My blast to the past with Call of Duty: Modern Warfare left me yearning for simplicity. Back then, the formula was simple – kill or be killed. Kill enough, you get streaks. There were perks and attachments for weapons to add some flavor and variety, but nothing was particularly game breaking. Even Call of Duty seems complex in comparison to Counter-Strike, which is still a top-dog in the FPS genre despite being almost twenty years old. In today’s wake of battle royales and MOBAs, the minutes leading up to a shootout have become almost just as important if not more so than the gunplay itself. Characters with different abilities, guns, and attachments randomly scatter across the map, parkour mechanics – such aspects have turned shooters from tactical duels of reflex to abstract chess games where a player has to genuinely study the game and learn the meta if they have any chance of performing decently. Games like Apex Legends, Rainbow Six: Siege, and Overwatch are wonderful games, but I personally feel like they’ve gone beyond an FPS and become a commitment. I prefer the beauty of simplicity.

The good ol’ days.

To loosely quote the gaming podcast Giant Bombcast, the best game doesn’t have a story; it creates one. Games like Battlefield 3 or Insurgency gave me such moments through their straightforward multiplayer gameplay. I didn’t have to spend time in training familiarizing myself with a certain character’s abilities. I didn’t have to study maps to learn where I was most likely to get spawn-peeked from, or where the best loot was. I could just jump in, shoot bad guys, and have a hell of a time. We’re in a time where such FPS gameplay seems to be so obvious that it’s overcomplicated. I think it could be just the right window for Medal of Honor to consider a comeback, especially now that it’s overachiever sibling, Battlefield 5, did so poorly in its recent foray towards the bombastic. What was one of Warfighter’s apparent weaknesses – it’s stringent adherence to realism – might be a selling point, considering the cartoony, zany direction multiplayer shooters have taken. A simplistic shooter with smooth gunplay and good-looking, realistic graphics sounds nice, doesn’t it?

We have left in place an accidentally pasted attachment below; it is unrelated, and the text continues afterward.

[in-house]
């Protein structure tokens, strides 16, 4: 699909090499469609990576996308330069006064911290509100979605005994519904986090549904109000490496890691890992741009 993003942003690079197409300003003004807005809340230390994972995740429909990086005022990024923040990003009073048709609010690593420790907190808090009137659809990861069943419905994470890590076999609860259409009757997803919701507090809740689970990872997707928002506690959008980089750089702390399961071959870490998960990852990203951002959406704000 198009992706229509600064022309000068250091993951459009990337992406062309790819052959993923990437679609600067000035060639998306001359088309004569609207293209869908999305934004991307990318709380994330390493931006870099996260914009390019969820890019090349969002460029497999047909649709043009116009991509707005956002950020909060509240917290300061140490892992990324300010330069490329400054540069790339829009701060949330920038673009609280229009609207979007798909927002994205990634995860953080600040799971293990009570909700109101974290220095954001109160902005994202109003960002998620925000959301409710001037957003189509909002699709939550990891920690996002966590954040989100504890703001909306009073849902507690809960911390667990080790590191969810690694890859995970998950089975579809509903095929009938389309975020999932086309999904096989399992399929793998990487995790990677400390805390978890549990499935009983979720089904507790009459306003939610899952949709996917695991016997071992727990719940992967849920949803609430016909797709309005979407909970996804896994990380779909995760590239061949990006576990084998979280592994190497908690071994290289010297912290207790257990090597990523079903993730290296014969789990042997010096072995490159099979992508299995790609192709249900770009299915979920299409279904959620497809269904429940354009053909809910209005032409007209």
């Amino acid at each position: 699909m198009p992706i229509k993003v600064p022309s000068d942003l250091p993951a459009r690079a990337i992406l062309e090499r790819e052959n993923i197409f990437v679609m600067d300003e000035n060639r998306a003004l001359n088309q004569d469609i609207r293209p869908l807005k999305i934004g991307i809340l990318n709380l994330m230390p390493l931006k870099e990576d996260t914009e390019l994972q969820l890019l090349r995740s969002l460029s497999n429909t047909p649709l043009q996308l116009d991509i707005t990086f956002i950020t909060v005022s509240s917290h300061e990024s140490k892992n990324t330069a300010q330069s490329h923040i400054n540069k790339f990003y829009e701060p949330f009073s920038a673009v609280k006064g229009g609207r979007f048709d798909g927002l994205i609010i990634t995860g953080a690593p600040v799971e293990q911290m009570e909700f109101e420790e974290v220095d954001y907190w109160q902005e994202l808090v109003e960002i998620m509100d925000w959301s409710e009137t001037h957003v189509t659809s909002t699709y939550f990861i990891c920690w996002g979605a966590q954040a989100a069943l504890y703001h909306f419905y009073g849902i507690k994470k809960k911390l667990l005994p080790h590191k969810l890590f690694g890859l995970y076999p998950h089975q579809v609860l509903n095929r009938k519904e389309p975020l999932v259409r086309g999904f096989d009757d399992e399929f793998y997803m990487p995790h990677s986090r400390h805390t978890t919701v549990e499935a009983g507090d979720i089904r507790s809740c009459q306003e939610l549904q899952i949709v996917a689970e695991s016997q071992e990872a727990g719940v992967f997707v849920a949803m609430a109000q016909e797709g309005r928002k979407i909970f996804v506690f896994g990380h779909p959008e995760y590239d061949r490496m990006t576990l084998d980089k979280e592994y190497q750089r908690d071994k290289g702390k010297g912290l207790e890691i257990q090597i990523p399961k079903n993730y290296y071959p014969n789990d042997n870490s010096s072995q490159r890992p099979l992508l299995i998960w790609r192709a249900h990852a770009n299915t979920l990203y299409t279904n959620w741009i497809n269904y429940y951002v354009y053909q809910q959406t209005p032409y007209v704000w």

What do you all think? Do you like direction FPS games are headed, would you like to see some tweaks, or do you prefer the days of yore? I’d love to hear your thoughts.

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Colin

Colin is a writer for Parallax Media